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Exodus 20:1

Is the text specifically linking Egypt to the house of bondage or can it be read as two separate places?

What I mean is does the text imply:

  1. "out of the land of Egypt AND/OR out of the house of bondage"

or does it read more like:

  1. "out of the land of Egypt AKA the house of bondage"
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    Great question. Can you clarify what "the house of bondage" would be if it is read according to your first option (it obviously cannot be Egypt)? – Bach Apr 5 '19 at 16:48
  • I wondered if it could mean 'Egypt' for Israel and 'bondage' or sin for gentile believers - if read the first way – Tzephanyahu Apr 6 '19 at 10:01
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The second reading is the correct one. 'Out of the house of bondage' is an appositive to 'out of Egypt'.

Notice that the roughly same grammatical feature occcurs again in the commandment concerning the Sabbath (Shabbat/Shabbos). 'Remember the Sabbath day by keeping it holy. . . . the seventh day is a sabbath to the LORD your God . . . For in six days the Lord made the heavens and the earth, the sea, and all that is in them, but he rested on the seventh day. Therefore the Lord blessed the Sabbath day and made it holy.' (New International Version) Sabbath day=the seventh day . . . the seventh day=the Sabbath day. (By the way, this commandment is not observed by most Christians, the Seventh-Day Baptists and Seventh-Day Adventists being exceptions.)

An even better parallel is Psalm 106:21b-22a:

They forgot the God who saved them, who had done great things in Egypt,

miracles in the land of Ham . . . .

Egypt=the land of Ham.

Note: The New International Version translates 'the house of bondage' as 'the land of slavery'.

  • You are using technical terms that many on the list don't understand. You need more explanation about Hebrew poetry and explain appositive. Hebrew poetic form is important in interpretation even in the New Testament. – Perry Webb Apr 5 '19 at 20:32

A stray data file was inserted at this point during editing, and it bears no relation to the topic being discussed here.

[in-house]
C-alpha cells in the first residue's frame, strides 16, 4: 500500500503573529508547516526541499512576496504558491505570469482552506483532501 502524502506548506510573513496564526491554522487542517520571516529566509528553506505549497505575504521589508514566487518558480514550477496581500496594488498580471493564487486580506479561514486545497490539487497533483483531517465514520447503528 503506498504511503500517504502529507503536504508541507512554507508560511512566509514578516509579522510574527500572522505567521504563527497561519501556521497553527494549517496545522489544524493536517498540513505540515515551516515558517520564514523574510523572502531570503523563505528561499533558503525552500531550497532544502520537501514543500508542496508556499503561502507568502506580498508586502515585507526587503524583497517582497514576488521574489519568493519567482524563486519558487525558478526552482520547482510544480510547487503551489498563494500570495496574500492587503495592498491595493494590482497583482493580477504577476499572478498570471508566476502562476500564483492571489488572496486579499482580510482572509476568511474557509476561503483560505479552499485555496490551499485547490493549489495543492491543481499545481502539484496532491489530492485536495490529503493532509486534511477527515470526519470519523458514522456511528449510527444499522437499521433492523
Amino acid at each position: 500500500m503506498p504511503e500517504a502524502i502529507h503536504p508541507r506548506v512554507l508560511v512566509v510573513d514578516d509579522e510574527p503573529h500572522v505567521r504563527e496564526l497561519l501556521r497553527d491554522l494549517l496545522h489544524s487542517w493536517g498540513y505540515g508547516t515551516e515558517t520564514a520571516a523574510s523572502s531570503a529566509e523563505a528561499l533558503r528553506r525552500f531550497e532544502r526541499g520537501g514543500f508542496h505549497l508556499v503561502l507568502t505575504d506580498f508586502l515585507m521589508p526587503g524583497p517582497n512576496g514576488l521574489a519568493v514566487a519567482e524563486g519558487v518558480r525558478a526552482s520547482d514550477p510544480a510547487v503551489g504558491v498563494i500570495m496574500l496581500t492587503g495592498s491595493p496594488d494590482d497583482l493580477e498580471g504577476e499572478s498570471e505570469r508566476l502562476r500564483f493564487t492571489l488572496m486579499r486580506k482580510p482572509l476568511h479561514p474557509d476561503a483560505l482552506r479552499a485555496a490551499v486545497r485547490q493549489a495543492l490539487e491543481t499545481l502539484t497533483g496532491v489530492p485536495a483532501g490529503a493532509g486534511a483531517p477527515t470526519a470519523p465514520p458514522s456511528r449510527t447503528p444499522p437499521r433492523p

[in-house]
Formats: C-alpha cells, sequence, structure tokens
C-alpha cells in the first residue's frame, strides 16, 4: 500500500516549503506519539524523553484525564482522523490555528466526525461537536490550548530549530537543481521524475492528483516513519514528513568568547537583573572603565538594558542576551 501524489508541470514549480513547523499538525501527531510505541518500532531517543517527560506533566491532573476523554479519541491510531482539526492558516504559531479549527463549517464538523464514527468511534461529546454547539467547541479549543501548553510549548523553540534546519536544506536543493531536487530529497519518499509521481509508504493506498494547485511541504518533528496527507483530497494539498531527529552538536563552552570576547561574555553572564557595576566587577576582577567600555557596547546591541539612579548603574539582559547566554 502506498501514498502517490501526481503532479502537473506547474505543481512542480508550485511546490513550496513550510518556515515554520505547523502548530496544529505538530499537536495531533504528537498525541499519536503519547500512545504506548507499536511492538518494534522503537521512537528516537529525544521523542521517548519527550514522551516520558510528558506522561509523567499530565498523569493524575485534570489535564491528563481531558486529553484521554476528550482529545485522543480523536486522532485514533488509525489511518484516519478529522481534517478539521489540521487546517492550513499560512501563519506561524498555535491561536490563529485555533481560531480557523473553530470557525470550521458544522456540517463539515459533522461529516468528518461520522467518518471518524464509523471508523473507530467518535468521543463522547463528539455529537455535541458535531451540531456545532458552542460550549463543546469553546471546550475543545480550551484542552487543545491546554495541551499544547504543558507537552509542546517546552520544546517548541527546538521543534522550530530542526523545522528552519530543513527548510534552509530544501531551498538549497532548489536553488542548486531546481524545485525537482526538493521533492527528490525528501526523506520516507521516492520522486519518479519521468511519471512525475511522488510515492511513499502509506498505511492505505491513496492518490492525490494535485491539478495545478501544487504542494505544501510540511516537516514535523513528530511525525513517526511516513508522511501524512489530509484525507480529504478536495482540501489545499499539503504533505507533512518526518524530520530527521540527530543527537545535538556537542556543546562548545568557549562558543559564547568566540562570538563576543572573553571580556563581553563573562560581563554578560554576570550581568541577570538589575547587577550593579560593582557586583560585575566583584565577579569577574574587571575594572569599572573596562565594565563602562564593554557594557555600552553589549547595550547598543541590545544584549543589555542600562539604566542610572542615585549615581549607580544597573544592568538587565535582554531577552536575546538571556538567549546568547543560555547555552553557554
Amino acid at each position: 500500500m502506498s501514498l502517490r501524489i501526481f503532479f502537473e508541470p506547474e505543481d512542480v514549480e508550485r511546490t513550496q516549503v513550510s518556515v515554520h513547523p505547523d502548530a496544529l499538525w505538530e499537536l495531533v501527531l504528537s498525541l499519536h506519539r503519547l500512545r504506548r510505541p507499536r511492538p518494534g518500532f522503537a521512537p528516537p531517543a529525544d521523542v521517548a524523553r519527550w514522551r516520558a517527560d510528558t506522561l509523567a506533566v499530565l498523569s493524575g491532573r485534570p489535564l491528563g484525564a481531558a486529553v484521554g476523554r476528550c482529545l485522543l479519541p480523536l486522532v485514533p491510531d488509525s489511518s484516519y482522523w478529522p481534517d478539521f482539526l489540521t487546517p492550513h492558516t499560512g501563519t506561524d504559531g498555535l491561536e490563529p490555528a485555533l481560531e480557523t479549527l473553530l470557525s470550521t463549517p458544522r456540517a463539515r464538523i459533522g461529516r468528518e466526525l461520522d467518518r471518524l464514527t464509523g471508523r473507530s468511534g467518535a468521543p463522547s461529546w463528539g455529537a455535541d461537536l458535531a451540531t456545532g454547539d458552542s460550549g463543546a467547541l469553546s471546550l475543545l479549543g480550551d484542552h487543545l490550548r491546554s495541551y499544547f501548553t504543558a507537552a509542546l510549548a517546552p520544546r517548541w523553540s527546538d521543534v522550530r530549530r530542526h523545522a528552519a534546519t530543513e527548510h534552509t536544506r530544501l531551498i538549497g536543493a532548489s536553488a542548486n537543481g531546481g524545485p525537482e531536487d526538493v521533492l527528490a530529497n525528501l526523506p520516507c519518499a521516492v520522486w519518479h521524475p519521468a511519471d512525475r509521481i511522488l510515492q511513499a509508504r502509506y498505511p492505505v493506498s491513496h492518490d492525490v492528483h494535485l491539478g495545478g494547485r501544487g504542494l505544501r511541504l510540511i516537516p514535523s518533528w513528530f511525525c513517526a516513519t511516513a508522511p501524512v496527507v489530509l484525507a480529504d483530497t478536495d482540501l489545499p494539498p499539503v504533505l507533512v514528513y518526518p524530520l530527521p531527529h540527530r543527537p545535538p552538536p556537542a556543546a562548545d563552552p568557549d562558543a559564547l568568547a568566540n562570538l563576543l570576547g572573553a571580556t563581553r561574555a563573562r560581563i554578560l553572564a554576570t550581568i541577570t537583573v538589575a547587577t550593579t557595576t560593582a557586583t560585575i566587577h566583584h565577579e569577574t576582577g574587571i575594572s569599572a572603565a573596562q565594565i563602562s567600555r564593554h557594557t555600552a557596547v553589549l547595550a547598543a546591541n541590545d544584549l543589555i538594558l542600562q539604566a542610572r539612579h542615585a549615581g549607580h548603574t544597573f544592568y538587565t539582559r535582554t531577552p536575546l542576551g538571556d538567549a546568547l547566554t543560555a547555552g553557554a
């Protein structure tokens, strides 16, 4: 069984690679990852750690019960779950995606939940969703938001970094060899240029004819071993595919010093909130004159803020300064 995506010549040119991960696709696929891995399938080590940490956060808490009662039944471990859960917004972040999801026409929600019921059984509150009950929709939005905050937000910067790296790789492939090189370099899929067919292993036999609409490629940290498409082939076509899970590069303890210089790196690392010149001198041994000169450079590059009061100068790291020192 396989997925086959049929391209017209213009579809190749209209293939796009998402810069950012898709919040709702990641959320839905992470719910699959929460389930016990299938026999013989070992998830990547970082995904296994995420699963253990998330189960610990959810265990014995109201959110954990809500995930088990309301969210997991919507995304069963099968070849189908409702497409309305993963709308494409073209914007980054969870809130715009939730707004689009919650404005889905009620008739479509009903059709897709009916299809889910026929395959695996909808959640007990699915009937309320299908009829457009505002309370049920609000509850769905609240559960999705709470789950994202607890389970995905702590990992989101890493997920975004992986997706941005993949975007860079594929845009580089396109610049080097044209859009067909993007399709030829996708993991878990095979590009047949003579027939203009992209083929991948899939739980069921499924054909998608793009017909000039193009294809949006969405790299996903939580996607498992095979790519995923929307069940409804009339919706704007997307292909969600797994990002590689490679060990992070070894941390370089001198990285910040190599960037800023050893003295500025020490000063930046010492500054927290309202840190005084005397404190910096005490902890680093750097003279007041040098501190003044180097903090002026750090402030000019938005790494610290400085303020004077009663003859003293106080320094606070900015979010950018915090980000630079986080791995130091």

• I countered the down vote. While your explanation as it stands is too brief for a normal up vote, it doesn't deserve a down vote. – Perry Webb Apr 5 '19 at 20:36
  • @Perry Webb Your support is appreciated. The Decalogue is not poetry. And the meaning of the word 'appositive' can be easily found online if it is not understood. I have amplified my answer in response to your critique and that of Bach 14. – Clifford Durousseau Apr 6 '19 at 9:25
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In reading Hebrew one must be hyper-sensitive to its parallelisms. Here is a classic example from Psalm 24:

Verse 1:

The earth is the Lord's, and everything in it,

the world, and all who live in it;

Verse 2:

for he founded it upon the seas

and established it upon the waters.

Verse 3:

Who may ascend the hill of the Lord?

Who may stand in his holy place?

I do not intend to treat this important subject exhaustively but will simply say here that such Hebrew parallelisms come in several forms such as synonymous (saying the same thing in different words), antithetical (saying the opposite), synthetic (adding things), and can be bicola, tricola and sometimes arranged in more complex forms called chiasms and other constructions. For some extra information about this see https://www.biblegateway.com/resources/asbury-bible-commentary/Major-Characteristics-Hebrew

The statement in Ex 20:2 is a simple synonymous bicolon as follows:

A: who brought you out of the land of Egypt,

A': out of the house of slavery.

Thus, "land of Egypt" and "house of slavery" are being used as synonyms.

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